Earlier this year, it seemed we couldn’t go a week without reports of yet another Twin Cities woman who had been killed allegedly by her angry, estranged partner.
About half of St. Paul’s nine homicides so far this year, authorities say, were related to domestic violence. But in the wake of these tragedies, several domestic abuse advocate groups say more victims are stepping forward to get help before it’s too late.
“I don’t want to be the next Kira Trevino,” women have written in affidavits, said Bree Adams Bill, a legal advocate with the St. Paul Domestic Abuse Intervention Project, referring to the St. Paul woman whose body was found this May in the Mississippi River after her husband was charged in her disappearance.
The trial for her husband, Jeffery Trevino, is scheduled to begin Sept. 16.
Calls and requests for services have increased “dramatically” at the program in the last several months, Adams Bill said.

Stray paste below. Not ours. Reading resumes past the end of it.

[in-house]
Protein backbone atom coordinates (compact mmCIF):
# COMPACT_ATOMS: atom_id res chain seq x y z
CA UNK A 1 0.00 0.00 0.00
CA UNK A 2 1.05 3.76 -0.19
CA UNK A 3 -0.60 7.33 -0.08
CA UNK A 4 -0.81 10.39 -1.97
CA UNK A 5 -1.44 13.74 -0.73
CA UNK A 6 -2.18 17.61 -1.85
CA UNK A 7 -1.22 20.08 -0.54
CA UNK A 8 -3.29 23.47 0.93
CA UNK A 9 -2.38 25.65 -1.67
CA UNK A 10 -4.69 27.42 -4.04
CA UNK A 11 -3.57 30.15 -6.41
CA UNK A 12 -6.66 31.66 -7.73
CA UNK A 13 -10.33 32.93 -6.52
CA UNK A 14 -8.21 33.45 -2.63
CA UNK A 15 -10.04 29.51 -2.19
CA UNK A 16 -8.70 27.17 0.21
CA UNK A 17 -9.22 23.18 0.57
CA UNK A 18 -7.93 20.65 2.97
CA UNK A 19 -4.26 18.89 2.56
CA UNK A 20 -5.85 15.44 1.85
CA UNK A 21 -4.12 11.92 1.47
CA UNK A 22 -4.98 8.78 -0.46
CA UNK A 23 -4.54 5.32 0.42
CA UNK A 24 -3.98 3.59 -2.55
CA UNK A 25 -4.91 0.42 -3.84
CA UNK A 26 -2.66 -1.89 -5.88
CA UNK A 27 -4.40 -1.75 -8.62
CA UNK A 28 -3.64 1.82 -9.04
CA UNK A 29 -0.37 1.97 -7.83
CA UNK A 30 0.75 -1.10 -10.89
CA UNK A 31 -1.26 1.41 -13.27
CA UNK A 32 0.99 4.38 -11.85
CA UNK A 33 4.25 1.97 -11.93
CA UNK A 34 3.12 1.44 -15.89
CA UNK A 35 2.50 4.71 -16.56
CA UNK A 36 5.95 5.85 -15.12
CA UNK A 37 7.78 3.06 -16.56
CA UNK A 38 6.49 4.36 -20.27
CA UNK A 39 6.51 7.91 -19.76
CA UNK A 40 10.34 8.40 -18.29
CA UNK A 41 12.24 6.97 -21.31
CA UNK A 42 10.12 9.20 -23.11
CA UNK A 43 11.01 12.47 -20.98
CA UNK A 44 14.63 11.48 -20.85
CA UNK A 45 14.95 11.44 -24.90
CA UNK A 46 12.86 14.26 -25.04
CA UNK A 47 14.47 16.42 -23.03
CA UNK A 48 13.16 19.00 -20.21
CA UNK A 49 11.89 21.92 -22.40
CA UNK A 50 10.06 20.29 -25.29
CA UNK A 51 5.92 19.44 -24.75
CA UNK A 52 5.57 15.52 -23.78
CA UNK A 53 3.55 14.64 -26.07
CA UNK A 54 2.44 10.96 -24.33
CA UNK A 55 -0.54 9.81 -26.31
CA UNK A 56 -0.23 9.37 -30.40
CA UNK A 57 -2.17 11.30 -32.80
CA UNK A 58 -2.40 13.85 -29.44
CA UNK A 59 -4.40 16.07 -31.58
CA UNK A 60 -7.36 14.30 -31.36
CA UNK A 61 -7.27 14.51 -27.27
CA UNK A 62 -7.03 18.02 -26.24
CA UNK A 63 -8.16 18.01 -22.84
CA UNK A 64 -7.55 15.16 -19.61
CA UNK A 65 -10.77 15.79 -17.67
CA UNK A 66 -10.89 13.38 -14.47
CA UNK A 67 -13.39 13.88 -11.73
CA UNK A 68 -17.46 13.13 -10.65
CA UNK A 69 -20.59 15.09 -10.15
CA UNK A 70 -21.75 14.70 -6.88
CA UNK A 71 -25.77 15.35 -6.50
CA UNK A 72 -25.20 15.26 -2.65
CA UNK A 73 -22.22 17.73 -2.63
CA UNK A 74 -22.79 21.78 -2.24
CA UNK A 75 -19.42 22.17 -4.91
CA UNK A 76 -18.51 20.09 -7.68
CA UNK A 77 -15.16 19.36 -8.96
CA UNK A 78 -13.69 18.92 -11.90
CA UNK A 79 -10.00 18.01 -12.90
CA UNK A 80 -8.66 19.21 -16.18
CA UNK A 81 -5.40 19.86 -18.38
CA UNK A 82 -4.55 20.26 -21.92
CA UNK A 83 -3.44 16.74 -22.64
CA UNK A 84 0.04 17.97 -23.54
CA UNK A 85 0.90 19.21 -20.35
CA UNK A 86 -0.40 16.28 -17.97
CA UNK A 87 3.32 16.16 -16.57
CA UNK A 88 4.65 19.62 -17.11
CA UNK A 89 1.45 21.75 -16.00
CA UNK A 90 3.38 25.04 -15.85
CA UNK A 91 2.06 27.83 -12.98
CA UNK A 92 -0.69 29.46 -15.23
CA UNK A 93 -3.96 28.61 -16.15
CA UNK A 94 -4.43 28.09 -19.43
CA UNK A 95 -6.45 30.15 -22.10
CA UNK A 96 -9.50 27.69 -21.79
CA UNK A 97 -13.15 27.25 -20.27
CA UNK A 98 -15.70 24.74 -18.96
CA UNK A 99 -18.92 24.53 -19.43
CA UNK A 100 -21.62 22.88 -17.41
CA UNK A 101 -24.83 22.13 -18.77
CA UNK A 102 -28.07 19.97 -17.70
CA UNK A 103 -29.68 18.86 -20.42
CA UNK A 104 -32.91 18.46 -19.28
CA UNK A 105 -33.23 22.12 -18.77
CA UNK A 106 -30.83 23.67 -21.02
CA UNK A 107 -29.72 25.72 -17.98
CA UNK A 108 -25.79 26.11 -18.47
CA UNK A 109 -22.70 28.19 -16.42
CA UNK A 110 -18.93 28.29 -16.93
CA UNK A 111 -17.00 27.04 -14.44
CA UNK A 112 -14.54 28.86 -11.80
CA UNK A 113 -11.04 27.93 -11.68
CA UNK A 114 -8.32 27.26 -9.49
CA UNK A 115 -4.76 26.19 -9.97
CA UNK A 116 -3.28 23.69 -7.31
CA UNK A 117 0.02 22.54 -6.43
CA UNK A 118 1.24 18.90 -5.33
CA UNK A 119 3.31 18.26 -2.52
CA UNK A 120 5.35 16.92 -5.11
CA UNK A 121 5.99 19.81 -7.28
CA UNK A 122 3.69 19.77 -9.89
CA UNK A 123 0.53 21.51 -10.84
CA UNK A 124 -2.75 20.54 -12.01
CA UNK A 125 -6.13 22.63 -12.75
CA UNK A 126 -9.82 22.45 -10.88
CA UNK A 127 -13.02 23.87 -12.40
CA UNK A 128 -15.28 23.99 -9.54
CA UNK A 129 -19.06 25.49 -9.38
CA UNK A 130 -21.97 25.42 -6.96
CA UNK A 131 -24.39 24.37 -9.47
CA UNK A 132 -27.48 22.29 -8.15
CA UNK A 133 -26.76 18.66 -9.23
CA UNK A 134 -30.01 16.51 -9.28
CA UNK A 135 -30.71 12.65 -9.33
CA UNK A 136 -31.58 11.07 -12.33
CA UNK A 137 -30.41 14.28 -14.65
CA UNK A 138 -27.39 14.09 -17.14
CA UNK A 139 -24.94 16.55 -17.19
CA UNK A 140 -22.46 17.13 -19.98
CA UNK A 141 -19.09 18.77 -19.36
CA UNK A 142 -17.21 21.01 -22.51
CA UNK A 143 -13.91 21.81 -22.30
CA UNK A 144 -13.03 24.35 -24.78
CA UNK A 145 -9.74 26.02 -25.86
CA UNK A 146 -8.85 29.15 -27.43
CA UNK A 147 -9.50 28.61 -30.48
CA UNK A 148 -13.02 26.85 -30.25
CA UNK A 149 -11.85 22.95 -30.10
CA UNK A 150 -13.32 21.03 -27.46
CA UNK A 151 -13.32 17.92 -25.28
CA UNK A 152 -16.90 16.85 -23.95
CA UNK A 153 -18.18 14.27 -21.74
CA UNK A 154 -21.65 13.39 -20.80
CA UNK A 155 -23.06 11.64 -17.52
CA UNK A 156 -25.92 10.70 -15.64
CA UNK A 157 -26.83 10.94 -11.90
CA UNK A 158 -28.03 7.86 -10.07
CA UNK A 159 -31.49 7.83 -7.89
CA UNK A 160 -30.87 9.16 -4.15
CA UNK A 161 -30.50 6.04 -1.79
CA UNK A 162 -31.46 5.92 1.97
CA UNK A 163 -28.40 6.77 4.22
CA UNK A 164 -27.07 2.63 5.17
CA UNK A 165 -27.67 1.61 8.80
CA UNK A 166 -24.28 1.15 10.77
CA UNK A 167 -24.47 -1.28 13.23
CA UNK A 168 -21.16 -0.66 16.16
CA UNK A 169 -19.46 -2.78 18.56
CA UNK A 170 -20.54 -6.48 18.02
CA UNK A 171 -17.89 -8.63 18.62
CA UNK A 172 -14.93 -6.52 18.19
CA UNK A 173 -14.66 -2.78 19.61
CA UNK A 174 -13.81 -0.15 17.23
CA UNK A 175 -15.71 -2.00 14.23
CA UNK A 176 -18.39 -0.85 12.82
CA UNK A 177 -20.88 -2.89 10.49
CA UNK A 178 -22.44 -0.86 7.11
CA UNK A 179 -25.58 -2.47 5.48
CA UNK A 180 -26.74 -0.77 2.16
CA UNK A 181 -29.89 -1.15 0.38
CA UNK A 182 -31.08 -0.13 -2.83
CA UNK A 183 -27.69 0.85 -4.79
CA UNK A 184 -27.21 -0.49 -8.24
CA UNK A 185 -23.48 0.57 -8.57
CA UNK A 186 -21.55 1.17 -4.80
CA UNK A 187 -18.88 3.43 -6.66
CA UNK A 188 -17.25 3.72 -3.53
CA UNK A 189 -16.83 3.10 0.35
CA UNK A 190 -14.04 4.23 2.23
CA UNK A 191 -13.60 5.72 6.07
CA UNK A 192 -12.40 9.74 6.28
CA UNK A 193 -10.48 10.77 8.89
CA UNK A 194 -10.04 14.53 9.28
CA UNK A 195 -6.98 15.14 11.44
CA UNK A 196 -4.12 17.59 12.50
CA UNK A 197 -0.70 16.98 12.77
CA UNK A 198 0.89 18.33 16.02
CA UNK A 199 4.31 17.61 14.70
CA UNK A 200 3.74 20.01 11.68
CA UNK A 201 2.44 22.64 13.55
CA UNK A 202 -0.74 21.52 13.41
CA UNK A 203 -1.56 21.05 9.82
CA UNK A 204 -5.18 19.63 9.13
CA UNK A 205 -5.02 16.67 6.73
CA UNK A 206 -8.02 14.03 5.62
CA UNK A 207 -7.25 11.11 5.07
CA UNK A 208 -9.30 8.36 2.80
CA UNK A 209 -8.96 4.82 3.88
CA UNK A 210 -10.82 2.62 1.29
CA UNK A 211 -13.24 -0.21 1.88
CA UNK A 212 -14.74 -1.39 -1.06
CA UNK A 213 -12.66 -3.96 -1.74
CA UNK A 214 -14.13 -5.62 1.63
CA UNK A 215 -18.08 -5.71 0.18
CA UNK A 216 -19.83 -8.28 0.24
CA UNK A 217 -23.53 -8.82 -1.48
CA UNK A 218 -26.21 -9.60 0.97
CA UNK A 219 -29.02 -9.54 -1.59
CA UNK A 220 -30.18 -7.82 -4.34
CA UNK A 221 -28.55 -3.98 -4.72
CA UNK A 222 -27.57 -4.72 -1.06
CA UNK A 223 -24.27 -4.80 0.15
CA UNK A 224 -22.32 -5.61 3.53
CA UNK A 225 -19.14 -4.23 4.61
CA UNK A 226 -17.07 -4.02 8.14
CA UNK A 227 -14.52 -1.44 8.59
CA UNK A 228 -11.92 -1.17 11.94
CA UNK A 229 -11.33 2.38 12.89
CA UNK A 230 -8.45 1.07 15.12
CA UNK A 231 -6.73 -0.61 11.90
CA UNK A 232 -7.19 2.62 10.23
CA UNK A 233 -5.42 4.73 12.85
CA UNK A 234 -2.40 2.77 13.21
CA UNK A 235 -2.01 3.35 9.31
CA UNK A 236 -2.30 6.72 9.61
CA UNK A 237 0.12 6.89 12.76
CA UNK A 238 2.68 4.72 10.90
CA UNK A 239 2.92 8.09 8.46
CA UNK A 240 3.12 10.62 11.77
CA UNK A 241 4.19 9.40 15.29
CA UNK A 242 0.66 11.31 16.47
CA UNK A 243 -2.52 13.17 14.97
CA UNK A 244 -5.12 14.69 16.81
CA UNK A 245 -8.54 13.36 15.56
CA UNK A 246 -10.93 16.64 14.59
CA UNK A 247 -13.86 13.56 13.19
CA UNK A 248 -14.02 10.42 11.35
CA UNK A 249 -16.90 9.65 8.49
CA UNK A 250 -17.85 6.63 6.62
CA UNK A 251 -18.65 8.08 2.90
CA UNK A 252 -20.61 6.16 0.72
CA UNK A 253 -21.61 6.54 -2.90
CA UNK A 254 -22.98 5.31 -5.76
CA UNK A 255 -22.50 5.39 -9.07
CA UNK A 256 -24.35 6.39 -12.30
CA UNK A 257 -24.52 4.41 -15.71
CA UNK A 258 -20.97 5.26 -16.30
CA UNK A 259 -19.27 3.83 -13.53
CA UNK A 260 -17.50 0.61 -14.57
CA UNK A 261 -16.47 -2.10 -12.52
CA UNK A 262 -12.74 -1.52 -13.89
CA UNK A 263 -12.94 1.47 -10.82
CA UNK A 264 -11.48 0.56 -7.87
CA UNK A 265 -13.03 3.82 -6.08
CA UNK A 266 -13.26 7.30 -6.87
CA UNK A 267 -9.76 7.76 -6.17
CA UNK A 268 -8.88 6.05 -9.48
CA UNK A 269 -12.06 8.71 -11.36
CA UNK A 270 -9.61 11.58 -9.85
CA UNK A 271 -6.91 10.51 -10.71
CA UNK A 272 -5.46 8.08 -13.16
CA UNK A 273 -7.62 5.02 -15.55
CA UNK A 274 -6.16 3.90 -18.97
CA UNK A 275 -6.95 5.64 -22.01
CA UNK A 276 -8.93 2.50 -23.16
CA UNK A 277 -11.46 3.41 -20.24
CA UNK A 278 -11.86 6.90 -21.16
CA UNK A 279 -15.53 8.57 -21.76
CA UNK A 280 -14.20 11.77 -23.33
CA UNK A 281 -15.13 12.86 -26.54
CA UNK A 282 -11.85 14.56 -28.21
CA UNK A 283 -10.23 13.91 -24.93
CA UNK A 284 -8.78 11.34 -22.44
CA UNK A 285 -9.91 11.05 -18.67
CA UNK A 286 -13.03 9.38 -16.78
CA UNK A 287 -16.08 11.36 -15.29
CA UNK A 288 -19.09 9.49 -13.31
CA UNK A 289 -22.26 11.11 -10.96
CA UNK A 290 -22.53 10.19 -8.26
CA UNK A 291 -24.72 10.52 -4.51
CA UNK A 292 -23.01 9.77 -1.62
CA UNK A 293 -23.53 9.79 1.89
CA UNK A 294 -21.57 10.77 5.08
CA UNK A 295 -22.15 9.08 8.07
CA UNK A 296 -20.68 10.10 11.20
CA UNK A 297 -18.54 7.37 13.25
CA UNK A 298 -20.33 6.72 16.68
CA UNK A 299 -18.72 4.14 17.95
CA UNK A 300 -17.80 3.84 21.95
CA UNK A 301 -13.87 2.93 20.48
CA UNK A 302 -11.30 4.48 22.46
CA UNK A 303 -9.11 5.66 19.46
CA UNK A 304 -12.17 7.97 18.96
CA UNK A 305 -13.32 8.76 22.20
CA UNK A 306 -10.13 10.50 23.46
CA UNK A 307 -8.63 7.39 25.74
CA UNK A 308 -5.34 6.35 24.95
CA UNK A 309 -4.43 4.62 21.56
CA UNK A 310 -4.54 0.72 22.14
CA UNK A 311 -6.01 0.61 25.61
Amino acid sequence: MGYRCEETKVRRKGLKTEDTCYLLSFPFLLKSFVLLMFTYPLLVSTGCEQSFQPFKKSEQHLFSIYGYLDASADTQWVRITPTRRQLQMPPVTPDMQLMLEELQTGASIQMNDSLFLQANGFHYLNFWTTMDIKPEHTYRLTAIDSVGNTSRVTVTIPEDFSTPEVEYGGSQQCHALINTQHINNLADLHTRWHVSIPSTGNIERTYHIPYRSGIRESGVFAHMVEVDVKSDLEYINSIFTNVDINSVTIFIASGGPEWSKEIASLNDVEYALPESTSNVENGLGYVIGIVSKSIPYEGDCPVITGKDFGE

Bridges to Safety, a domestic abuse services center housed on the first floor of St. Paul’s city hall, is experiencing the same thing.
After the death of Panhia Yang, who along with her brother was killed by her estranged husband in March, Bridges to Safety started seeing more Asian-Pacific Islanders, said coordinator Danielle Kluz. In March, API victims made up 9 percent of the people the organization served. In April, the number jumped to 17 percent.
“We’ve had a few that told us ‘I saw her story on the news and it did make me feel that I need to do something about this,’ ” Kluz said.
Through the help of its partners, Bridges to Safety, which celebrated its five-year anniversary this year, offers crisis intervention, legal consultation, police investigation and even on-site child care.
For information about Bridges to Safety, go to www.bridgestosafety.org. The Day One Minnesota Domestic Violence Crisis Line number is 1-866-223-1111.